UK Advertising Standards Authority Bans an Ad by The Health Lottery

UK advertising regulator bans a controversial add from The Health Lottery by Northern & Shell.

British gambling laws - GamingZion

Northern & Shell’s The Health Lottery advert across British national press was banned by the UK Advertising Standards Authority after complaints about its misleading offers.

The Health Lottery is operated in full compliance with British gambling laws, however, it didn’t help them to keep the ad running in the press after the ban by the national advertising regulator.

The advert in question implied that purchasing a lottery ticket could be an easy way to solving any financial problems or even a short-cut to financial independence and security. The ad in the United Kingdom gambling news had a headline saying: “Mortgage? What mortgage?” and as usual there was a small text “Now two chances to win GBP 100k…*” above the prominent prizes examples.

It’s important to notice that the advertisement was created by the The Health Lottery in-house creative team, and maybe that was the reason of the irresponsibility behind the ad’s message and the way it was conveyed.

The UK Advertising Standards Authority monitors and regulates all gambling ads in the country including those from the online casinos in United Kingdom. The body that complained to the ASA was the Gambling Reform and Society Perception Group.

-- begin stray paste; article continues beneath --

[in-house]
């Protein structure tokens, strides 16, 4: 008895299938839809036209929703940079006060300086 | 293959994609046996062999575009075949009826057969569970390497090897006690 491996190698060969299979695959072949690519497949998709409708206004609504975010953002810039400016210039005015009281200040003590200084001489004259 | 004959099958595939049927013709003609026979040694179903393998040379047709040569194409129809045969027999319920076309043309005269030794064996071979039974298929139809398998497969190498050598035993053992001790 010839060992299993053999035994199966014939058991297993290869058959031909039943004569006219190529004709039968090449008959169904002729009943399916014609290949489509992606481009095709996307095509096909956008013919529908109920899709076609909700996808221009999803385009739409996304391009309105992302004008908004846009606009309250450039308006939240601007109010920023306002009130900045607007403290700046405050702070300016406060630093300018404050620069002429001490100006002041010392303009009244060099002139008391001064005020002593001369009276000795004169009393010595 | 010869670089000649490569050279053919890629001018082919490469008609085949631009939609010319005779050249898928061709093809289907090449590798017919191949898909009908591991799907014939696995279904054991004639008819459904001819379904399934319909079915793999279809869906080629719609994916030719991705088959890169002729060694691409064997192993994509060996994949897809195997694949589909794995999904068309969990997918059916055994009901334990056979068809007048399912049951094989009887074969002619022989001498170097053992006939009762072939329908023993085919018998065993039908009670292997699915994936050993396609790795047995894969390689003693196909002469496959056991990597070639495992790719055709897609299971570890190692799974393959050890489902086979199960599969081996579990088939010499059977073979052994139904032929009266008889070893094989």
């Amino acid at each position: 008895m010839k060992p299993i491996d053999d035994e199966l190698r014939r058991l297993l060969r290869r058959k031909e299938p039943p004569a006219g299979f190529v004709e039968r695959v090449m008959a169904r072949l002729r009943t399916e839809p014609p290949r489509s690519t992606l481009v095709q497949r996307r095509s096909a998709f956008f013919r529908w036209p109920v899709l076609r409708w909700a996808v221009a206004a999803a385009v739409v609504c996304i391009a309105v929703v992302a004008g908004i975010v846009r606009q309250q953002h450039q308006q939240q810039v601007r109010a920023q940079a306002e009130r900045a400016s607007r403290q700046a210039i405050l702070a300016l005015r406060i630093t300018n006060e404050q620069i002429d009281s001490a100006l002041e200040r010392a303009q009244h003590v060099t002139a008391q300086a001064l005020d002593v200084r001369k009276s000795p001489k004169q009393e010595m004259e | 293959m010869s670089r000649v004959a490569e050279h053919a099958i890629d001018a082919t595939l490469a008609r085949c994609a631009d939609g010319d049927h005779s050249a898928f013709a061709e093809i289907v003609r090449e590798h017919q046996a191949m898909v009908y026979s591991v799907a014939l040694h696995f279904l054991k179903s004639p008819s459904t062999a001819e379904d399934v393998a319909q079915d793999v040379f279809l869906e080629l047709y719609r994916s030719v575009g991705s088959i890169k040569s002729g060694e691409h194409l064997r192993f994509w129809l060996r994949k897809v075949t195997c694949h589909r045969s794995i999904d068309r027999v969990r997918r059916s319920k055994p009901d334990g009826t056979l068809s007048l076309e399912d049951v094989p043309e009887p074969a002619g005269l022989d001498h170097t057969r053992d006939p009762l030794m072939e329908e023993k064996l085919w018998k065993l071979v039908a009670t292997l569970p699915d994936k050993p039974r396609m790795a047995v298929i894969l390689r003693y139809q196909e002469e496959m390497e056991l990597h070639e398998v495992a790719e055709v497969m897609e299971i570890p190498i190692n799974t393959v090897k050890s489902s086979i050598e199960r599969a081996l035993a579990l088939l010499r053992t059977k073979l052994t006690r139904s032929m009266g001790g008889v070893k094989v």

The lottery operator defended its position saying that the advertisement was only suggesting the ways for the lottery winner to spend the winnings. The ad was a part of a whole selection of headlines including “I took all of my family and friends to the Caribbean”.

Nevertheless, the regulatory authority took the complainant’s point of view, stating that the CAP code mentions that “marketing communications must not suggest that participating in a lottery can be a solution to financial concerns,” instead it should “refer to other benefits of winning a prize”.

The ASA conveyed a view that winning a prize comes with benefits including a purchase of new goods or experiences, rather than paying off existing debts and securing financial independence.

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